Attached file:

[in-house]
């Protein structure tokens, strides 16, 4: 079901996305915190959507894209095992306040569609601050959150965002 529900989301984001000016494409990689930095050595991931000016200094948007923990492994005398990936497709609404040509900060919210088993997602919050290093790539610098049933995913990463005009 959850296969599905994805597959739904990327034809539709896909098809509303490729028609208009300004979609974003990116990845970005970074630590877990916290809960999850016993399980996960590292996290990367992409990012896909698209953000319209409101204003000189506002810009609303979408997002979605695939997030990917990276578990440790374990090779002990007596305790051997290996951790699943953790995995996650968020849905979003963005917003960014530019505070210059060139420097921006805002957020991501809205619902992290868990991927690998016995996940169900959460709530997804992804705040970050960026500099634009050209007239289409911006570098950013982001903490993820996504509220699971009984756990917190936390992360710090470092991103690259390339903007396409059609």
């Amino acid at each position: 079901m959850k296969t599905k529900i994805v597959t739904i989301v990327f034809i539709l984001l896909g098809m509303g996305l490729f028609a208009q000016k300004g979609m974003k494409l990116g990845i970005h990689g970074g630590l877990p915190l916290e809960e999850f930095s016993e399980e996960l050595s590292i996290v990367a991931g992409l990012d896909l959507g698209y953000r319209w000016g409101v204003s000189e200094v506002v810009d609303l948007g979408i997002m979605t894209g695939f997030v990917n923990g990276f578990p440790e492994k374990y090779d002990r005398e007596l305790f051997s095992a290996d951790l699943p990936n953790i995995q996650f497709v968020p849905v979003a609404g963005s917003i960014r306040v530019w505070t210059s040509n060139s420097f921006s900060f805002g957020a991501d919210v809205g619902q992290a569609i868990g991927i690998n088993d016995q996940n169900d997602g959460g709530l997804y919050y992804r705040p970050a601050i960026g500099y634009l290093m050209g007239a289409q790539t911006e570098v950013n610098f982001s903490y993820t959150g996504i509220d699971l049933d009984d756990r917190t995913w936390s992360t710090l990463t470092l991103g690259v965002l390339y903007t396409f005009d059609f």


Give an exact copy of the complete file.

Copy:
[in-house]
């Protein structure tokens, strides 16, 4: 079901996305915190959507894209095992306040569609601050959150965002 529900989301984001000016494409990689930095050595991931000016200094948007923990492994005398990936497709609404040509900060919210088993997602919050290093790539610098049933995913990463005009 959850296969599905994805597959739904990327034809539709896909098809509303490729028609208009300004979609974003990116990845970005970074630590877990916290809960999850016993399980996960590292996290990367992409990012896909698209953000319209409101204003000189506002810009609303979408997002979605695939997030990917990276578990440790374990090779002990007596305790051997290996951790699943953790995995996650968020849905979003963005917003960014530019505070210059060139420097921006805002957020991501809205619902992290868990991927690998016995996940169900959460709530997804992804705040970050960026500099634009050209007239289409911006570098950013982001903490993820996504509220699971009984756990917190936390992360710090470092991103690259390339903007396409059609």
């Amino acid at each position: 079901m959850k296969t599905k529900i994805v597959t739904i989301v990327f034809i539709l984001l896909g098809m509303g996305l490729f028609a208009q000016k300004g979609m974003k494409l990116g990845i970005h990689g970074g630590l877990p915190l916290e809960e999850f930095s016993e399980e996960l050595s590292i996290v990367a991931g992409l990012d896909l959507g698209y953000r319209w000016g409101v204003s000189e200094v506002v810009d609303l948007g979408i997002m979605t894209g695939f997030v990917n923990g990276f578990p440790e492994k374990y090779d002990r005398e007596l305790f051997s095992a290996d951790l699943p990936n953790i995995q996650f497709v968020p849905v979003a609404g963005s917003i960014r306040v530019w505070t210059s040509n060139s420097f921006s900060f805002g957020a991501d919210v809205g619902q992290a569609i868990g991927i690998n088993d016995q996940n169900d997602g959460g709530l997804y919050y992804r705040p970050a601050i960026g500099y634009l290093m050209g007239a289409q790539t911006e570098v950013n610098f982001s903490y993820t959150g996504i509220d699971l049933d009984d756990r917190t995913w936390s992360t710090l990463t470092l991103g690259v965002l390339y903007t396409f005009d059609f």